The digital age has thrown questions of representation, participation and humanitarianism back to the fore, as machine learning, algorithms and big data centres take over the process of mapping the subjugated and subaltern. Since the rise of Google Earth in 2005, there has been an explosion in the use of mapping tools to quantify and assess the needs of those in crisis, including those affected by climate change and the wider neo-liberal agenda. Yet, while there has been a huge upsurge in the data produced around these issues, the representation of people remains questionable. Some have argued that representation has diminished in humanitarian crises as people are increasingly reduced to data points. In turn, this data has become ever more difficult to analyse without vast computing power, leading to a dependency on the old colonial powers to refine the data collected from people in crisis, before selling it back to them.
This book brings together critical perspectives on the role that mapping people, knowledges and data now plays in humanitarian work, both in cartographic terms and through data visualisations, and questions whether, as we map crises, it is the map itself that is in crisis.
Table of contents:
Mapping Crisis: a reflection on the Covid-19 pandemic
Introduction: mapping in times of crisis
1. Mapping as tacit representations of the colonial gaze
Tamara Bellone, Salvatore Engel-di-Mauro, Francesco Fiermonte, Emiliana Armano and Linda Quiquivix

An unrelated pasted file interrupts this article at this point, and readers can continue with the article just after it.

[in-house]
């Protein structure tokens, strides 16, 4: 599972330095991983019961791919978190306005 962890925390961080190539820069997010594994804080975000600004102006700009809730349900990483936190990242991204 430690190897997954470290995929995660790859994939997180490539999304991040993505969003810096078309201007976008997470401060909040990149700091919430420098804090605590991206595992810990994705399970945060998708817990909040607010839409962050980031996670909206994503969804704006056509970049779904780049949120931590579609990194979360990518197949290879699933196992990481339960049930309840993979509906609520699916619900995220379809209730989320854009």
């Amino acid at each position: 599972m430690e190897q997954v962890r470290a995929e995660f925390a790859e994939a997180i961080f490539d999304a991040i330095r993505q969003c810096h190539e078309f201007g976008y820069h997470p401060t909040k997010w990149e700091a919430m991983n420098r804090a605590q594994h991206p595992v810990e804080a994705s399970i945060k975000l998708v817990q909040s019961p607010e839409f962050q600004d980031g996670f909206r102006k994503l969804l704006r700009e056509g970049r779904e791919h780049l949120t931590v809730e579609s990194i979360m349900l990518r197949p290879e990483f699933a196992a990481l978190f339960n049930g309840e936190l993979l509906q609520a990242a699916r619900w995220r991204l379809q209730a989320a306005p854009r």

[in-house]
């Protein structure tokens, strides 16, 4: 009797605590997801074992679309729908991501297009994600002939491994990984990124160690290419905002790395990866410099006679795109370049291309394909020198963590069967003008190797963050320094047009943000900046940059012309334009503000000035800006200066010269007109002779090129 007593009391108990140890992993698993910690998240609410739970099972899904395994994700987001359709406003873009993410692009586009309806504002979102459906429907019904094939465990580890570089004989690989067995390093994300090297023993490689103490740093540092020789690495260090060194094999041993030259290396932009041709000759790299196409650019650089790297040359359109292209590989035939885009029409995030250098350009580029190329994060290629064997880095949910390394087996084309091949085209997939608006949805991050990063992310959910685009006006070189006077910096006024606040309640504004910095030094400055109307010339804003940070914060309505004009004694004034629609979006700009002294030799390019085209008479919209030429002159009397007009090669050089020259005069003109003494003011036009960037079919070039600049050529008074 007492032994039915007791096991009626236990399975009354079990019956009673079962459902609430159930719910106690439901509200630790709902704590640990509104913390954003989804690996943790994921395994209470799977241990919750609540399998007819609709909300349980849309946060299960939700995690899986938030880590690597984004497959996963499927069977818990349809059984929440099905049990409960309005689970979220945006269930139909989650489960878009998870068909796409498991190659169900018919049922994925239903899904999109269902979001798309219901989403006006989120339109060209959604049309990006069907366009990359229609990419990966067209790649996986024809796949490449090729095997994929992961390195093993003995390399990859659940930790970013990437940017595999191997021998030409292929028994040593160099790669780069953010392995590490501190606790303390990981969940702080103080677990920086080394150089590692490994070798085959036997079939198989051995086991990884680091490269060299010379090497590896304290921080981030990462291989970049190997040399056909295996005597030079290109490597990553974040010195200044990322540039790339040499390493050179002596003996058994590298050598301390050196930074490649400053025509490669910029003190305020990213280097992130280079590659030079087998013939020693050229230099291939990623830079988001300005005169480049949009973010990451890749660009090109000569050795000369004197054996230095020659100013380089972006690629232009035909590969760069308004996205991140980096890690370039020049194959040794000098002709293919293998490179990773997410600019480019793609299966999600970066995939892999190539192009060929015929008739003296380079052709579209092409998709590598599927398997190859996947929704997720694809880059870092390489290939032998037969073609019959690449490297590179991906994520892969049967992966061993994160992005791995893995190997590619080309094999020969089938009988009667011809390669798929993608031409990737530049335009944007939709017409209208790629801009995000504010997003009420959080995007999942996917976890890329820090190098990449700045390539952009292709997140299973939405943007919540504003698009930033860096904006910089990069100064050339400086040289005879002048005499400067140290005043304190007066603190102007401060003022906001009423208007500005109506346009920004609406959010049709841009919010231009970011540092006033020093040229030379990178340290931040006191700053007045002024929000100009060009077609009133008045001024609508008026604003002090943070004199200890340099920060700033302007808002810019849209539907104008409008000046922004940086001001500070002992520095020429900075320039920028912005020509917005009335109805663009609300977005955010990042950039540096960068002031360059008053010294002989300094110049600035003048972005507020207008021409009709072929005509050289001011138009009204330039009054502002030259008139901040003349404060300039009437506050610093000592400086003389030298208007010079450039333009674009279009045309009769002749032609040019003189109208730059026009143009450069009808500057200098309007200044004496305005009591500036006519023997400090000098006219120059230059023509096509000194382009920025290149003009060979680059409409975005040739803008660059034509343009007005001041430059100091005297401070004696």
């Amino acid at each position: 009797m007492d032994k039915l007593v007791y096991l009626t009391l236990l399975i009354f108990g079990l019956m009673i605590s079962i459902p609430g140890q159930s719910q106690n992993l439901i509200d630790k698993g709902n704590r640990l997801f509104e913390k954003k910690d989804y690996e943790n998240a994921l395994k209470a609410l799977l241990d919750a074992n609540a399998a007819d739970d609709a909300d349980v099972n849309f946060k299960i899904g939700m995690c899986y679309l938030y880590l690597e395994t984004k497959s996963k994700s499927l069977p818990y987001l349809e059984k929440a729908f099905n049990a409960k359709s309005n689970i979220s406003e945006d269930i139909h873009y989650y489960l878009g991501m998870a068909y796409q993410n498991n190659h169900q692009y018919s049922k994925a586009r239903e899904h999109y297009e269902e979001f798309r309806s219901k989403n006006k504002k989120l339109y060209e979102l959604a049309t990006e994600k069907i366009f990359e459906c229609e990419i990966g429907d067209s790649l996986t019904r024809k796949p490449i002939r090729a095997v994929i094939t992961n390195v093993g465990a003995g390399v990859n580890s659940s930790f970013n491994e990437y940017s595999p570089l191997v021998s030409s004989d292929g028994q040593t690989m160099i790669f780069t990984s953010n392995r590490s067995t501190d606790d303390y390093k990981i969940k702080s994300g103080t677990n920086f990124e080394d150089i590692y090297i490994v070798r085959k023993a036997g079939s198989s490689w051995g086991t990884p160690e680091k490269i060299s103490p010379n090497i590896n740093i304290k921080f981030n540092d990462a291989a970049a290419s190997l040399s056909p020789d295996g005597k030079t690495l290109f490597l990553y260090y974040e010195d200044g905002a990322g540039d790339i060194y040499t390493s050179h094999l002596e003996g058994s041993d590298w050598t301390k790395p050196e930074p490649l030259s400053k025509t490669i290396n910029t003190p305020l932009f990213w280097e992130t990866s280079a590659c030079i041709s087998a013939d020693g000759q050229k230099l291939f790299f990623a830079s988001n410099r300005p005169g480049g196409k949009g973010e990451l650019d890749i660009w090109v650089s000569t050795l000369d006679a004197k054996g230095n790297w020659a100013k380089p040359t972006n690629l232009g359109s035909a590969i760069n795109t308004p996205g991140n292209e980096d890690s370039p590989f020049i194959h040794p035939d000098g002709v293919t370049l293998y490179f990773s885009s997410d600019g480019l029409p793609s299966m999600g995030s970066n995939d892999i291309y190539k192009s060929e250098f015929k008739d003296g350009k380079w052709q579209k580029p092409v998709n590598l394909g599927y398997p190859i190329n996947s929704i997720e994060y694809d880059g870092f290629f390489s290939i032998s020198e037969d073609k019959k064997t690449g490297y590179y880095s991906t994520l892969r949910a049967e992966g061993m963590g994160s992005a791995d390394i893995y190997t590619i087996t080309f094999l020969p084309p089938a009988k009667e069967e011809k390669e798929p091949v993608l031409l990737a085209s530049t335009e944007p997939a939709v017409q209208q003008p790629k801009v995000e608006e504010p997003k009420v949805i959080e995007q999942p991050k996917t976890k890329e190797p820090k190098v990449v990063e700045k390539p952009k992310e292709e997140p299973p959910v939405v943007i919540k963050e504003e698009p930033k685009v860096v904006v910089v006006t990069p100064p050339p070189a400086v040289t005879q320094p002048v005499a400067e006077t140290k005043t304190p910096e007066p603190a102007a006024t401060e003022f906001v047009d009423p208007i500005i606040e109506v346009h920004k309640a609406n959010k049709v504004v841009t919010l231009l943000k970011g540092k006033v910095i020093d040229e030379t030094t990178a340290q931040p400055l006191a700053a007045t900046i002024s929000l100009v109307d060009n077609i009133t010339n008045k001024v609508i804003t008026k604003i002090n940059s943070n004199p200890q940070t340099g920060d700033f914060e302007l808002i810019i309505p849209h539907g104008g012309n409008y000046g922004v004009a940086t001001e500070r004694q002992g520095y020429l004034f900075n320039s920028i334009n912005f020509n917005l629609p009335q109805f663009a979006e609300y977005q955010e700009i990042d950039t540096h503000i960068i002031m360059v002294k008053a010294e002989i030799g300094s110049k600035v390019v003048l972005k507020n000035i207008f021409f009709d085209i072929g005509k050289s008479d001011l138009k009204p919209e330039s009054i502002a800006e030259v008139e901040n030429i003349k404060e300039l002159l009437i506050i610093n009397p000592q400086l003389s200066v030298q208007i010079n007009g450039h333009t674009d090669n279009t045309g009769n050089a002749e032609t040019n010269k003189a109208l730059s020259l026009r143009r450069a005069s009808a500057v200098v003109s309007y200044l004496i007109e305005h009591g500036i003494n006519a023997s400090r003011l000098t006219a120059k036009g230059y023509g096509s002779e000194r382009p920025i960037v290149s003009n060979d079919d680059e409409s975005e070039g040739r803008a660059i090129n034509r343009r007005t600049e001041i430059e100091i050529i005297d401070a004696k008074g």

2. The failures of participatory mapping: a mediational perspective
3. Knowledge and spatial production between old and new representation: a conceptual and operative framework
M. Rosaria Prisco
4. Data colonialism, surveillance capitalism and drones
5. The role of data collection, mapping and analysis in the reproduction of refugeeness and migration discourses: reflections from the Refugee Spaces project
Giovanna Astolfo, Ricardo Marten Caceres, Falli Palaiologou, Camillo Boano and Ed Manley
6. Dying in the technosphere: an intersectional analysis of European migration maps
7. Now the totality maps us: mapping climate migration and surveilling movable borders in digital cartographies
Bogna M Konior
8. The rise of the citizen data scientist
Aleš Završnik and Pika Šarf
9. Modalities of united statelessness
Cover image: “12 Months Over the Stirling Ranges” (detail), Grayson Cooke, 2018. A false-colour composite image of Stirling Range National Park in Western Australia. This image has been produced with the support of Geoscience Australia, and with the assistance of resources from the National Computational Infrastructure (NCI), which is supported by the Australian Government.